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I've been a house painter, dishwasher, broiler cook, private detective, military intelligence analyst, and I spent nearly 40 years as a reporter covering crime, 26 of them for the San Francisco Chronicle. These days I write science fiction, fantasy, horror and crime fiction, and I blog about books, films and crimes that don't receive sufficient attention from the mainstream media. I would like to be Elmore Leonard, Raymond Chandler, Ross MacDonald, Dashiell Hammett or George V. Higgins, but all of them are dead so I'll just stick with what I am already doing. . .

Saturday, February 22, 2014

Michael Connelly's "Switchblade" Doesn't Quite Cut It


By Michael Connelly
Print Length: 72 pages
Publisher: Little, Brown and Company (January 14, 2014)
Sold by: Hachette Book Group
ASIN: B00EHMFBLA

Switchblade, a cold case story by Michael Connelly, the creator of LAPD detective Harry Bosch and Lincoln Lawyer Mickey Haller, leaves a reader feeling disappointed. Not because the story is badly written. Not a bit.

It disappoints because it is too single-minded, too direct and too darned short.

This is a “story,” not a novel, and it is advertised as such, one of Amazon’s 99 cent specials. Actually it is more of a novella than anything else: a bit too short to be considered a novel, but much longer than your average short story.

The plot centers on a stabbing death that has languished for two decades among the Los Angeles Police Department’s cold cases – homicides in which no suspects were immediately found but the evidence was preserved against the day when a second look might lead to a solution.

The victim, Billy Ratliff, was a teenage street hustler who committed petty crimes to keep his head above water. His perforated corpse was found in the ruins of the old Brown Derby restaurant after the joint was destroyed in the 1992 L.A. riots.  The weapon used: a cheap switchblade knife purchased in Tijuana.

That’s where Harry Bosch, Connelly’s “cold case” expert, enters the picture.

Emily, a woman who sorts cases for Bosch’s “open-unsolved” homicide unit, gets an anonymous call that identifies Ratliff’s killer as a Patrick Seward – who happens to be doing time for a similar murder. She passes the tip on to Bosch and the game is afoot. 

Except that in this case it is only about ten inches.

How Harry relates the two cases and pulls them together sufficiently to take to the district attorney, takes up the majority of the slim 72 pages Connelly has written. There is a twist ending to the story that a dedicated fan might figure out ahead of time, but Connelly does a good job of holding back his cards so that the surprise development should really surprise most readers nicely.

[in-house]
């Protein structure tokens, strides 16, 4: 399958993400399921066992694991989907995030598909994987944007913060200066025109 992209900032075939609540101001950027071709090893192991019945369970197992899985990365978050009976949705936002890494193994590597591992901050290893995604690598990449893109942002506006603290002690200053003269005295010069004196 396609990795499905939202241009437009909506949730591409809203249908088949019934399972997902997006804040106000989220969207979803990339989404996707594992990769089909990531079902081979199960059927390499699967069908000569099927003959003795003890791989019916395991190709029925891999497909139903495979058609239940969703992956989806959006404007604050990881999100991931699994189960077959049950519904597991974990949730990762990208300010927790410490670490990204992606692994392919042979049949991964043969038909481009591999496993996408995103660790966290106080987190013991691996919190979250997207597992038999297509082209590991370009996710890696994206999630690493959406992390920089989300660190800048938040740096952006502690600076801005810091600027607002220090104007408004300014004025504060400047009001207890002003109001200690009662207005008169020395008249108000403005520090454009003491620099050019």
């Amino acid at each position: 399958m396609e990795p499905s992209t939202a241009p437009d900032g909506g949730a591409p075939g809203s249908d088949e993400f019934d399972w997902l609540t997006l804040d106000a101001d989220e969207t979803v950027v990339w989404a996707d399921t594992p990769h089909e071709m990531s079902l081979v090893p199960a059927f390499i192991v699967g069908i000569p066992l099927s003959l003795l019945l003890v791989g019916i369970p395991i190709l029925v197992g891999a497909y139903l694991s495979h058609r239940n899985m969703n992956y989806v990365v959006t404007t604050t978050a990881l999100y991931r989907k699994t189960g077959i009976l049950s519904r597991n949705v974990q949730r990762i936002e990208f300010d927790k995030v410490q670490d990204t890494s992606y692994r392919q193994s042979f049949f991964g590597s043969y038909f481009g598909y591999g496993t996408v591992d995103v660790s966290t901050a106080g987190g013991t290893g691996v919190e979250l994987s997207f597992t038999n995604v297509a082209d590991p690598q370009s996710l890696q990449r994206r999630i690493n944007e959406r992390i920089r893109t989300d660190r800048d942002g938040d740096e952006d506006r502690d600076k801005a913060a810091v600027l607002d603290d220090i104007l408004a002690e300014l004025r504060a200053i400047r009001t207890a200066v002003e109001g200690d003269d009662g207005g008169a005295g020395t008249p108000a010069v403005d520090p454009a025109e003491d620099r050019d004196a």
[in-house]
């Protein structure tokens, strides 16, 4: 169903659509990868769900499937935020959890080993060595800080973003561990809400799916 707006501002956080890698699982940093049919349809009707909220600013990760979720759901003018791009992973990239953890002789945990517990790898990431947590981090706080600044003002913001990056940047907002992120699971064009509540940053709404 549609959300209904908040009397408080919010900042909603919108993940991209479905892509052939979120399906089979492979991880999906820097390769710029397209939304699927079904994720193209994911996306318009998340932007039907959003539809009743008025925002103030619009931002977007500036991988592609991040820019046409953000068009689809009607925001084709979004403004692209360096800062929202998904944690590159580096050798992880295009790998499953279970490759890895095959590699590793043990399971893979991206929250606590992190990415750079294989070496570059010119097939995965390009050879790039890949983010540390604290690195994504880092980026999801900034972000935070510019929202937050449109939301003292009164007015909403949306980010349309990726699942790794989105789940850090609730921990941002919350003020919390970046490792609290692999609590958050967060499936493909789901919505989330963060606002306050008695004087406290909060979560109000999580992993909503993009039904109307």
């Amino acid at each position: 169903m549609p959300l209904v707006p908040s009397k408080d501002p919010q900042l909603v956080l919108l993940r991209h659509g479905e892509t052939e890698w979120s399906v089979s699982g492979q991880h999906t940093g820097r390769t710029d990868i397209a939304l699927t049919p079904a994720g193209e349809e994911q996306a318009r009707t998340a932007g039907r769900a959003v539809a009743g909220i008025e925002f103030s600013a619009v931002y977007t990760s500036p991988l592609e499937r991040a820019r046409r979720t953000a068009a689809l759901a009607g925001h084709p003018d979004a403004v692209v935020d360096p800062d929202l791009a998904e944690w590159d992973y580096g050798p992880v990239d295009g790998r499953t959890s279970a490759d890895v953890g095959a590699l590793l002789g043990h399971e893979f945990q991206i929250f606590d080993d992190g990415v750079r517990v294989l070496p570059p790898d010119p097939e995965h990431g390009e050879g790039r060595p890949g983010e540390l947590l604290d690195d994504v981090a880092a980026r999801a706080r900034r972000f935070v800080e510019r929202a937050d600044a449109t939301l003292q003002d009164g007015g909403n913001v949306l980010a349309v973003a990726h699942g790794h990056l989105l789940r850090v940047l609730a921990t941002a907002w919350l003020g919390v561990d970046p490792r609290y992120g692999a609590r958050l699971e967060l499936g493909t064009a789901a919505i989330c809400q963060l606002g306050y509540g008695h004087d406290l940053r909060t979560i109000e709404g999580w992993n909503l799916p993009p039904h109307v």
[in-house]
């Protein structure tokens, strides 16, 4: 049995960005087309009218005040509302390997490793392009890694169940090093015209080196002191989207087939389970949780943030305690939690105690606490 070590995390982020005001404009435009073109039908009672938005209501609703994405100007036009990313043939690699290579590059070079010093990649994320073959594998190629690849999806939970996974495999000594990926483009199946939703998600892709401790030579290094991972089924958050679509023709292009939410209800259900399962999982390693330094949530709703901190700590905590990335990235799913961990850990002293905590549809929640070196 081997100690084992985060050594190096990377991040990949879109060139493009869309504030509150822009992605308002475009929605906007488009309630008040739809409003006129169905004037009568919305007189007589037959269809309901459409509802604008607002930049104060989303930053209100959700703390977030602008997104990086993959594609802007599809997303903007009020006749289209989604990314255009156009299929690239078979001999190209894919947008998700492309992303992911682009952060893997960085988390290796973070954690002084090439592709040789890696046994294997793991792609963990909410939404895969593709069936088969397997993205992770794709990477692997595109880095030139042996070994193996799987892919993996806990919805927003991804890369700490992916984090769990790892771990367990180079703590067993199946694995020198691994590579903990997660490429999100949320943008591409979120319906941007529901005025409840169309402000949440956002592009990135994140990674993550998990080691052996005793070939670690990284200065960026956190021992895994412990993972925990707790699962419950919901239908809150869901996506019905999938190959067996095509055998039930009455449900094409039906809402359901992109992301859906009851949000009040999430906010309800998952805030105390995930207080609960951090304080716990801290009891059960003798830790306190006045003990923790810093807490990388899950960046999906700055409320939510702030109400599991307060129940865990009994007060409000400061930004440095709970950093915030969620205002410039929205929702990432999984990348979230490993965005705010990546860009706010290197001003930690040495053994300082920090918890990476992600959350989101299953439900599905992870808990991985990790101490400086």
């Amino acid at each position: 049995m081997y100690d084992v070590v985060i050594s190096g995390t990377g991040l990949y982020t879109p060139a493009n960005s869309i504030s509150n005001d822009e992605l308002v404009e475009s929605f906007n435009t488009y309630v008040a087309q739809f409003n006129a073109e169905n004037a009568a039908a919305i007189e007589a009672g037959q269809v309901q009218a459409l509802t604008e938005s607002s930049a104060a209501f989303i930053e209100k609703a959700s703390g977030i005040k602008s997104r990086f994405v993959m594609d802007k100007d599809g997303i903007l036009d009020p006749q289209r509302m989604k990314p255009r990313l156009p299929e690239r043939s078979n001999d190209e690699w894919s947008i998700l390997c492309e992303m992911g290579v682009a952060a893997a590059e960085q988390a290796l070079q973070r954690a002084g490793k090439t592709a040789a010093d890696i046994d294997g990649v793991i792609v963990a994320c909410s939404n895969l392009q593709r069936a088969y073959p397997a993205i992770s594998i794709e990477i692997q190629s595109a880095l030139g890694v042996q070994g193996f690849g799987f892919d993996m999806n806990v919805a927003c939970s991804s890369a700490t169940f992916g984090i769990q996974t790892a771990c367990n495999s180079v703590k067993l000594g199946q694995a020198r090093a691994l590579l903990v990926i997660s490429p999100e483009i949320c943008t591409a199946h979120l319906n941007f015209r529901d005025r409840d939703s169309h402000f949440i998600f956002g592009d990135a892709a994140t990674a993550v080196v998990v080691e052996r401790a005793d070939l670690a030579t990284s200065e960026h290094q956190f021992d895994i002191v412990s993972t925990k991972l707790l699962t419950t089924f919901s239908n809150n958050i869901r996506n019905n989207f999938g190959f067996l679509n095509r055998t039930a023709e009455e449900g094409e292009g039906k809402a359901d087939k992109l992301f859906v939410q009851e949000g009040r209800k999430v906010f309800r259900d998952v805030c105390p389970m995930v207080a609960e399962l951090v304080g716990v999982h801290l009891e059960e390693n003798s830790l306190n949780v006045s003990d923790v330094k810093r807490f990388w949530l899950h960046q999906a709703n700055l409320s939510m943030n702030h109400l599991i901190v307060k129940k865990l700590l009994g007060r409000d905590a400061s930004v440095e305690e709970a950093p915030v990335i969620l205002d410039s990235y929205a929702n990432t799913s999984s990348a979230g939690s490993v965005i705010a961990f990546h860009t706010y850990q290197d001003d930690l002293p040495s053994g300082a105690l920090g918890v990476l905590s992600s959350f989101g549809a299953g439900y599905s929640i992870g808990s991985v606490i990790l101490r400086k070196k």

L.A.P.D. "Cold Case" investigator Harry Bosch
is the creation of crime novelist Michael Connelly. (Photo courtesy of MichaelConnelly.com)

Though the story is shorter than the usual Harry Bosch thriller, Harry is still Harry, and the police procedure Connelly walks him through is credible and involving. There are only a handful of other characters in the tale, but all of them are sketched fully, if briefly, as the tale unfolds.

If there is a problem with the story – and I feel that there is – it lies in the fact that Switchblade is too brief for those of us who normally look forward to a Harry Bosch yarn.

In the average Bosch tale readers get the requisite central case to chew over, but they also get a lot more. For one thing, Bosch has a frequently uncomfortable relationship with David Chu, his normal partner, who feels Bosch looks on him as a relative lightweight that Bosch has to work around instead of as a partner and equal. This fractious relationship is frequently at the foreground in a full-length Bosch thriller.

There is also Bosch’s teenage daughter, Maddie, who serves as a foil to the detective, and a reminder of his mortality. Finally, Connelly populates his novels with a squadroom full of other minor and major characters, most of whom have made repeat appearances in the Bosch novels.   

All of these people add a realistic texture to the Bosch series, but they also supply concurrent story lines and cross-plots that keep the books lively and entertaining. Frankly, Switchblade, because of its narrow focus and less complicated plot, lacks the density and richness of the novels.

In other words, for a buck, Switchblade gives a good hour or so worth of entertainment, but it fails to rise to the fully first-rate quality of a Bosch novel. I believe that others have commented on this as a failing of Connelly’s shorter works before – specifically Suicide Run, a collection of three of his short pieces that was published in 2011.

To me it also raises questions the new Harry Bosch television series that is in development by Amazon.com. As most readers are aware, a short story is the ideal length narrative for development as a film or one-hour TV show: it generally lacks the complex story line, expanded time frame and larger cast of characters of a novel, which makes it easier to translate into a short film. 

That means the material that will form the basis for the individual Bosch television shows will probably be shorter pieces like Switchblade.

There’s nothing wrong with that.  But Connelly’s legion of Bosch fans may find the results a little disappointing. 

You can judge for yourself, though: the television series' pilot has been scheduled for release in February, and the finished product is now available on your own TV screen by way of Amazon Instant Video.


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